Director General of Nuklear Malaysia: Committed to Nuclear Science and Helping Others

With support and guidance, all countries can reap the benefits of peaceful nuclear applications, and there is no better example of that than Malaysia. Since joining the IAEA in 1969, the Southeast Asian country has applied nuclear science to improve food security, address pests and pollution, encourage economic development, and improve people’s health. Recently we spoke to Siti A’iasah Binti Hashim, Director General of Nuklear Malaysia – the Malaysian Nuclear Agency (MNA) – as she visited Vienna to receive her organisation’s Outstanding Achievement Award in plant mutation breeding and take part in the 65th IAEA General Conference. She spoke about some of her agency’s recent successes, efforts, and challenges in addressing 21st Century problems:

Q: Congratulations to MNA on the Outstanding Achievement Award in mutation plant breeding. Why has Malaysia chosen to use mutation breeding and how has the IAEA supported you?

A: In Malaysia, we are striving to be food self-sufficient. One way we’re doing this is through increased and improved rice production. Our celebrated achievement with rice mutation breeding has come at just the right time, and the strain we developed – NMR152 – was recently registered and listed in our government’s subsidy scheme, meaning farmers can now buy its seeds at significantly reduced price. Our aim has been to provide a good quality rice breed that is resistant to diseases and can adapt to uncertain weather conditions such as flood and drought, and this strain does that. In fact, its yield is 8-10 tonnes per hectare, which is far above the 3-4 tonnes seen in the national average – so we’re doubling up!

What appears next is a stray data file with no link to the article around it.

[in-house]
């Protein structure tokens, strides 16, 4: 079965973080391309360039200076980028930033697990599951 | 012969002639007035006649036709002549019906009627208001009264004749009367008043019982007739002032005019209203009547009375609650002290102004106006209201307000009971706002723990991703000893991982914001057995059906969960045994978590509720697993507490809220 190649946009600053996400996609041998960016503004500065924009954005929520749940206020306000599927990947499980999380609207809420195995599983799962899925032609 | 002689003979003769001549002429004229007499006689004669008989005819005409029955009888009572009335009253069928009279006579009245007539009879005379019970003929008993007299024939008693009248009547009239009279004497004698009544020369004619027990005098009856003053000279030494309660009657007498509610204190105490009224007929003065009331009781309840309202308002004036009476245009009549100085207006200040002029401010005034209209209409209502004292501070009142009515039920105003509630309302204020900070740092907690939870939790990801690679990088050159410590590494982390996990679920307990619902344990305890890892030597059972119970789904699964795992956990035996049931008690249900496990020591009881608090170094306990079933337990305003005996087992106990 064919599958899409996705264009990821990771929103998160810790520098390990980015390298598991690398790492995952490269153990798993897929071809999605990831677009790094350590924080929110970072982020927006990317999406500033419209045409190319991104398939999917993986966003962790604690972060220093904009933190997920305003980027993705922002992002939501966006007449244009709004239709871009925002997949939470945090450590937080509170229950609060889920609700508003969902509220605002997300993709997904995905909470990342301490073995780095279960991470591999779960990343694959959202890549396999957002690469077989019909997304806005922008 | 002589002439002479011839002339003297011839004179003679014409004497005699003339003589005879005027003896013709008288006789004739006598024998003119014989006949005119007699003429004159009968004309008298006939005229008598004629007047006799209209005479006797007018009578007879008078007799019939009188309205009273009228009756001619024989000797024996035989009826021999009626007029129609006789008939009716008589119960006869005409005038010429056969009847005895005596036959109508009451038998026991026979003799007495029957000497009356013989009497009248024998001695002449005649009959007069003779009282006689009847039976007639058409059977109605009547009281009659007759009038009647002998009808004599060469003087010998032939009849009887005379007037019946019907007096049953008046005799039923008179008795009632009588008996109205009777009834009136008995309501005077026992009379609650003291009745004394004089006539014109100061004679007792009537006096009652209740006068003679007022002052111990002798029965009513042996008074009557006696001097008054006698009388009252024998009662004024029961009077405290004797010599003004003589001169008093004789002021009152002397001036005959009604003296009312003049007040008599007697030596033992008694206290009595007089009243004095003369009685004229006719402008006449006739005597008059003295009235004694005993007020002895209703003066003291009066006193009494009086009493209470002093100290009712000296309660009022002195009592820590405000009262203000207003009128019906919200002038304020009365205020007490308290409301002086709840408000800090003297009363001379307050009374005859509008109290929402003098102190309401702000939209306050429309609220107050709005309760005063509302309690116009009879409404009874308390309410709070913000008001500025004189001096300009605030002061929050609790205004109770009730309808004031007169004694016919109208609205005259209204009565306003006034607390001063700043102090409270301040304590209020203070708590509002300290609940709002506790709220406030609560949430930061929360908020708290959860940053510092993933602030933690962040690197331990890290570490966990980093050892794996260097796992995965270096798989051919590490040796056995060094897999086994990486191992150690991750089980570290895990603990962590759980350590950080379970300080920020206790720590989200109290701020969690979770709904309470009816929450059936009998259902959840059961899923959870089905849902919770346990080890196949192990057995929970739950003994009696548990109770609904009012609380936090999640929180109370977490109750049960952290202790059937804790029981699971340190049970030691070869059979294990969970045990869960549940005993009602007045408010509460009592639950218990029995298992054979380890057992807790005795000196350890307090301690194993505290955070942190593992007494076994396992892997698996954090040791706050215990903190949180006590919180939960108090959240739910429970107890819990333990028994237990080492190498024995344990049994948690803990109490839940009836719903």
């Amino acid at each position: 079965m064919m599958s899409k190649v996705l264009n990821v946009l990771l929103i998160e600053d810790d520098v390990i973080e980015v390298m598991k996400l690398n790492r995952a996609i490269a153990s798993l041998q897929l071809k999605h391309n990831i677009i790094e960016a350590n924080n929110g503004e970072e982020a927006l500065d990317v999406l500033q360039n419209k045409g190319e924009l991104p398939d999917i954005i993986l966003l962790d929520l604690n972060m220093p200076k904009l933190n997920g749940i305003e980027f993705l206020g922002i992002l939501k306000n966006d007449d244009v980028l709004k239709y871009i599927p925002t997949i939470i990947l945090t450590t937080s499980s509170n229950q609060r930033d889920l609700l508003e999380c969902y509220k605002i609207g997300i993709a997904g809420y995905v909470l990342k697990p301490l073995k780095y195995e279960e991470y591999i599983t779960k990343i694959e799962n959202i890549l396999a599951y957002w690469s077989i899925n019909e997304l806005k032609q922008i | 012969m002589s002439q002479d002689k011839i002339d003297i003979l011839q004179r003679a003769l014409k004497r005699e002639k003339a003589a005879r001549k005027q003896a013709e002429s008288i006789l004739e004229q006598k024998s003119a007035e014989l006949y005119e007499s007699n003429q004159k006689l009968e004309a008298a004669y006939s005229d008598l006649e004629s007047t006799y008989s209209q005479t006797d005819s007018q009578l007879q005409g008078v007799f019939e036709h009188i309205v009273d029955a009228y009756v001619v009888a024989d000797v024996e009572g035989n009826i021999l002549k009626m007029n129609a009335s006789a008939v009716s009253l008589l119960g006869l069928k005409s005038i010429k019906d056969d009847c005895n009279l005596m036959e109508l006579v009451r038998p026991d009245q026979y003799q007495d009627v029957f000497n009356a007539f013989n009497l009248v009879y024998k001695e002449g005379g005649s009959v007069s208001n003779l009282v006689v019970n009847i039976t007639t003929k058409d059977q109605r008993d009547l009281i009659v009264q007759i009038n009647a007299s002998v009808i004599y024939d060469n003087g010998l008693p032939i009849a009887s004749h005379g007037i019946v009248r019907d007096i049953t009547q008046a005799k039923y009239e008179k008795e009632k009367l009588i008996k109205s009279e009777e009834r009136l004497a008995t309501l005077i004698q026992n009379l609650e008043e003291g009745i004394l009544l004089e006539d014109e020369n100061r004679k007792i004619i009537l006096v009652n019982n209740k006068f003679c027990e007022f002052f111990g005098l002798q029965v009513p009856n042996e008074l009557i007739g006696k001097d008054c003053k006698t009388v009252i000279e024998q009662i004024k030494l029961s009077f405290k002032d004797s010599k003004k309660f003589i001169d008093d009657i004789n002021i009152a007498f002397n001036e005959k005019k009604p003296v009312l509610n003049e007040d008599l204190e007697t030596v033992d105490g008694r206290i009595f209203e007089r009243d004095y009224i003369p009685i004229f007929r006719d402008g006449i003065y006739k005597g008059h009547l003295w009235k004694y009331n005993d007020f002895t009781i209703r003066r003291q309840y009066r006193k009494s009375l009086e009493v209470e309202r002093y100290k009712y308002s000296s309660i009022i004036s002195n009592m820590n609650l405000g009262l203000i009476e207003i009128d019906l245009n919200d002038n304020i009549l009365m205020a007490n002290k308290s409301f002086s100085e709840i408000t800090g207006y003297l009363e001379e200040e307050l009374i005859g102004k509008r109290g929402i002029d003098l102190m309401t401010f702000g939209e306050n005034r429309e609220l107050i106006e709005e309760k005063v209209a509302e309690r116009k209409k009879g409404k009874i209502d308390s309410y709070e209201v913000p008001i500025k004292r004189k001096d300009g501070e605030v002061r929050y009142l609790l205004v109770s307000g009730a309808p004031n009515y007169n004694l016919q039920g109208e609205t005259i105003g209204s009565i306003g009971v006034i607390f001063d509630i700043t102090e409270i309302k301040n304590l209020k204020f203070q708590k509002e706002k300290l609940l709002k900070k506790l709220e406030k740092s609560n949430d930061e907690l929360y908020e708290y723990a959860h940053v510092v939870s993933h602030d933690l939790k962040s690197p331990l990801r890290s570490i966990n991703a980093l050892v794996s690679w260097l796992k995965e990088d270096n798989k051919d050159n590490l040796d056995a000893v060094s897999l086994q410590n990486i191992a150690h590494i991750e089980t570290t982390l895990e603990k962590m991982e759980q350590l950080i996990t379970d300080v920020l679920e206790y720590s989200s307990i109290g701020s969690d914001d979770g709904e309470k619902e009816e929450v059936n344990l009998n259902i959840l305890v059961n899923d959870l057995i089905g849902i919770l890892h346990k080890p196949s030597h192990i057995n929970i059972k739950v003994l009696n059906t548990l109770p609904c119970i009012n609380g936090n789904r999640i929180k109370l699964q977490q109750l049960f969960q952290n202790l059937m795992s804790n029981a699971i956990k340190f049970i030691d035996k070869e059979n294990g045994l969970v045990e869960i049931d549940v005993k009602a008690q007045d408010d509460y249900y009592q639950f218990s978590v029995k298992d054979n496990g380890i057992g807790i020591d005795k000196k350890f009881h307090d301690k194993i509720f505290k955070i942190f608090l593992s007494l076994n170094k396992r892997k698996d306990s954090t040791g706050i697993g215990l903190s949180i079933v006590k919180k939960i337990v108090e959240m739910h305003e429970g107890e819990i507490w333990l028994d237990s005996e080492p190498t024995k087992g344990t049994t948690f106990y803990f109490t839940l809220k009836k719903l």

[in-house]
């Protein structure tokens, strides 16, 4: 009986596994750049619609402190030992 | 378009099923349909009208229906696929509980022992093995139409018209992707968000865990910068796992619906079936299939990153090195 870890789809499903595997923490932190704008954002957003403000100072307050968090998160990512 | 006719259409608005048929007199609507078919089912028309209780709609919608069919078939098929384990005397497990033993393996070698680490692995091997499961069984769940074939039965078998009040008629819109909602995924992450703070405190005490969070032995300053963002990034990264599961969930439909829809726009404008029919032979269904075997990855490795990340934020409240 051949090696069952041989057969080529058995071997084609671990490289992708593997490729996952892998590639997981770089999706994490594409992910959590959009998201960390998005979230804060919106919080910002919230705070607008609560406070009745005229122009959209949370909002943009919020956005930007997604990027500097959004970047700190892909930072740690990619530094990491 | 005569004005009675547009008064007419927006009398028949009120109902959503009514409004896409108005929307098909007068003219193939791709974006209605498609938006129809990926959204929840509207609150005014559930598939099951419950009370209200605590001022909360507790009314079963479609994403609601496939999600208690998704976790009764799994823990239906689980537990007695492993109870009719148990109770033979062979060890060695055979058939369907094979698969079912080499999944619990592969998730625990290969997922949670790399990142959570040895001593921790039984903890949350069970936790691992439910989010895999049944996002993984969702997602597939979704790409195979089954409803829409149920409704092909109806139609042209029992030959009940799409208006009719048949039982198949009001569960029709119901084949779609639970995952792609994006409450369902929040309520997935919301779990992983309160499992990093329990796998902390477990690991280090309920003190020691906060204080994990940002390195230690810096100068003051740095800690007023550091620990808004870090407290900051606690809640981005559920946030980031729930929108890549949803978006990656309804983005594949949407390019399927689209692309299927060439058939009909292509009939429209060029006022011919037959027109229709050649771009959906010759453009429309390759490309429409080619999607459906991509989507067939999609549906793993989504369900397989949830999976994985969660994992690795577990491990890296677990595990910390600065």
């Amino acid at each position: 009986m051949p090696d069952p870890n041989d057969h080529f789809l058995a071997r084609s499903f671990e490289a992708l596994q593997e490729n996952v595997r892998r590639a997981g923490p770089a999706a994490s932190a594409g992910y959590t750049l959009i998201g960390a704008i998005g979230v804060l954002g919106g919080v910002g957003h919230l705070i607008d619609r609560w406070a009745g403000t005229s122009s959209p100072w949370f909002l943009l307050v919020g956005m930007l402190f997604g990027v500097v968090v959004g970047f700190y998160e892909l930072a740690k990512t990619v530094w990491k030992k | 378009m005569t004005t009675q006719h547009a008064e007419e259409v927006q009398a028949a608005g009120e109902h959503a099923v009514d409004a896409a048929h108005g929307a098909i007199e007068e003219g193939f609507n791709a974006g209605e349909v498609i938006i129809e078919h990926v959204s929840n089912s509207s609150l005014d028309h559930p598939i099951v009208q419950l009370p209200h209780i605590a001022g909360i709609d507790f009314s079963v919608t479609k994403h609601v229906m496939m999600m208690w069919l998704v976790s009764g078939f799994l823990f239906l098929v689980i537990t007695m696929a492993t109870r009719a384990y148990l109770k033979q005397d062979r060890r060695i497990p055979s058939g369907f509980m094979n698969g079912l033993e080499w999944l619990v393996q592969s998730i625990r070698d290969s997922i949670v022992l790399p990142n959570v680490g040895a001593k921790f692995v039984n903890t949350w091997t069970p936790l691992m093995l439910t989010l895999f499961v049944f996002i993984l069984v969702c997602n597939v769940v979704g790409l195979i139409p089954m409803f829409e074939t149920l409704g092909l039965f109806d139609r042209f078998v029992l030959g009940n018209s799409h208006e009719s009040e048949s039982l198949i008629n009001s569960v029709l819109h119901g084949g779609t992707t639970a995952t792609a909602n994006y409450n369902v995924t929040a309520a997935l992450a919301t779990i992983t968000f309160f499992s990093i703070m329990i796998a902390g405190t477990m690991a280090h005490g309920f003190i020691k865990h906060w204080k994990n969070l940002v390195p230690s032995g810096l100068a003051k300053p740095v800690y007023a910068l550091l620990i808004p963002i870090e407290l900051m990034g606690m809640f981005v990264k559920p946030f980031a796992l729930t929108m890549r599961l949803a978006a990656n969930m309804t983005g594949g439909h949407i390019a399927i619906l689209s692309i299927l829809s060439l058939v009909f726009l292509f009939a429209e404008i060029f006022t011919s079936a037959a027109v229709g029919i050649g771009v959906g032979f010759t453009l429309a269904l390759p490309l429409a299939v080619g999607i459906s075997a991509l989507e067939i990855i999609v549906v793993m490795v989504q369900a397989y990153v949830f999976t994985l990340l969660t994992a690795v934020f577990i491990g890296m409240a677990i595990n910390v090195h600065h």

Earlier this year NMR152 made an impact on flood-devastated communities in an east coast part of Malaysia. Within 100 days of being given the seeds, the affected farmers recovered their economic losses and made profit, in time for the Eid al Fitr holiday.

The IAEA has helped us get to this point, primarily through its technical cooperation programme. The programme has helped us develop human resources capacity in plant mutation breeding, and initially organised to have our seeds irradiated in other countries. The IAEA then supported us in establishing our own gamma greenhouse. We became an IAEA International Collaboration Centre (ICC) in 2019, for the 2019-2023 cycle in Plant Mutation breeding using Chronic Gamma Irradiation. Now, experts and fellow researchers from other countries come to Malaysia to be trained in mutation plant breeding and use our facilities.